Huge thanks to College Fellow Dr Richard Roope for so brilliantly representing the RCGP and our profession in front of MPs on the Health and Social Care Select Committee as part of the Committee’s inquiry on cancer services. Speaking from experience, these select committees can be nerve-racking, but Richard delivered a really polished performance and eloquently presented the challenges faced by GPs during an extremely tough 'grilling'. The inquiry explored the impact that disruption to cancer services during the COVID-19 pandemic will have on efforts to catch up. You can watch the session or take a look at a summary of the key points raised.

Our call on the Prime Minister to tackle health inequalities

As members of the Inequalities in Health Alliance coalition, we have written to the Prime Minister this week to call for a cross-government strategy to be implemented that considers the role of every department and every available policy lever in tackling health disparities. Over 90 senior representatives have signed the joint letter.

New podcast episode on Skin of Colour

Members have highlighted the urgent need to represent different skin tones in dermatology learning resources for GPs. Our latest eLearning podcast episode focuses on diagnosing and treating patients with darker skin tones. This free resource looks at conditions including eczema, psoriasis, alopecia, and skin cancer, how they appear within more pigmented skin and how they should be managed. You can listen now.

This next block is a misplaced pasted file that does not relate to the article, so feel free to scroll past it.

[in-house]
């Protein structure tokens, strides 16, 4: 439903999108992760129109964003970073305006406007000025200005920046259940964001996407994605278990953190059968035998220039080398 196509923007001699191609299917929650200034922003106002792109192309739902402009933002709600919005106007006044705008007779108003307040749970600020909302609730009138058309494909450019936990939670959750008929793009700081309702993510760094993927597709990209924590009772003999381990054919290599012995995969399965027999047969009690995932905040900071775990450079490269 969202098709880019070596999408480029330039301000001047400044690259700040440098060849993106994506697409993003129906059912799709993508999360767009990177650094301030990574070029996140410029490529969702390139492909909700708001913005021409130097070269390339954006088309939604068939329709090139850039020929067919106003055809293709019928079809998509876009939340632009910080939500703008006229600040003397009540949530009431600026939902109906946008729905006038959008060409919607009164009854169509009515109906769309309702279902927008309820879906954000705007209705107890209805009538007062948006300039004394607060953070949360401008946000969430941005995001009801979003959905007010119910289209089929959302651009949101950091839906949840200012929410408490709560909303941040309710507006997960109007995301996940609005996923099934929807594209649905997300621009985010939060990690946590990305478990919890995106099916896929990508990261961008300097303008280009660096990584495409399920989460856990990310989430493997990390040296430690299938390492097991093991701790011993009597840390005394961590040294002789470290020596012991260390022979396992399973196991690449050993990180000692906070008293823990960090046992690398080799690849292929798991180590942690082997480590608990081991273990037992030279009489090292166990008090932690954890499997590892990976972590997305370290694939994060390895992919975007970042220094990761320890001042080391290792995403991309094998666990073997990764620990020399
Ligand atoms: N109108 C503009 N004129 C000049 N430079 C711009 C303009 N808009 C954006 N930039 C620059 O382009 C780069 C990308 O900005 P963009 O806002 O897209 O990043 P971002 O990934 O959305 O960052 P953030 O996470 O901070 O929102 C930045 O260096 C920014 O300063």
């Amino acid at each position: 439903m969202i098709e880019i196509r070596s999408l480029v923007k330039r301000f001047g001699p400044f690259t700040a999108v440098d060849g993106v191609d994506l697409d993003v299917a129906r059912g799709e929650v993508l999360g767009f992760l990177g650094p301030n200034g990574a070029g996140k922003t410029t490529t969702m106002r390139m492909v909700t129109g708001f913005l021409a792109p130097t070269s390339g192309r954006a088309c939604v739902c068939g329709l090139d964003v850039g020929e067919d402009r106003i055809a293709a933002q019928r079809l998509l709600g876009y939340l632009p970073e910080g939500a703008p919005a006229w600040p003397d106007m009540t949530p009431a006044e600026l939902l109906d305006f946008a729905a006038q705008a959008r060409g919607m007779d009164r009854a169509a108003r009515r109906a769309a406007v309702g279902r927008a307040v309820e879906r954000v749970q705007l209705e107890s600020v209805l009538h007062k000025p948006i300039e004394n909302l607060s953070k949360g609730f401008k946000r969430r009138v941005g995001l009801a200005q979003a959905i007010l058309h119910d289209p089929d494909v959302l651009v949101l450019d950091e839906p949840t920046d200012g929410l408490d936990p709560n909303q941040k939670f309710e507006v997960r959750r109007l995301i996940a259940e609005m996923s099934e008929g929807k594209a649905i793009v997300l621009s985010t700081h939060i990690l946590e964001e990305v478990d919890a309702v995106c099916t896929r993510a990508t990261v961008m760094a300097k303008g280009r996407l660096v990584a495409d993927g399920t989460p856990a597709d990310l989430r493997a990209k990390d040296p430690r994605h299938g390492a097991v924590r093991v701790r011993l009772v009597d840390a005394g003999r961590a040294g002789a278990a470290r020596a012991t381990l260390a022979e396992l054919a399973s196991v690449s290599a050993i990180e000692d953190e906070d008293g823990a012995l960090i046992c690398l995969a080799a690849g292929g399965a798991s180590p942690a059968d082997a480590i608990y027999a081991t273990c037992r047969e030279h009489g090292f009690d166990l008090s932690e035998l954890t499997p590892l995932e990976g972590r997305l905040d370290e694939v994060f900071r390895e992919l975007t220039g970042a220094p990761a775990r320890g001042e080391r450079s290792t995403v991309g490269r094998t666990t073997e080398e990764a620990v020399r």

World Patient Safety Day

The World Health Organisation marks 17 September as World Patient Safety Day. Established two years ago, it raises awareness about maternal and child health issues to improve care and prevent avoidable risks and harm to mothers and newborns.

The World Organisation of Family Doctors (WONCA) is also calling upon GPs and family doctors to join this global campaign.

InnovAiT flipbook

InnovAiT is now available in flipbook format for RCGP AiTs and members - just log into MyRCGP and click the InnovAiT flipbook link on the right-hand side (below BJGP). This format offers a more interactive and engaging reading experience. From MyRCGP you can also click on the InnovAiT website link to access all the latest articles and podcasts.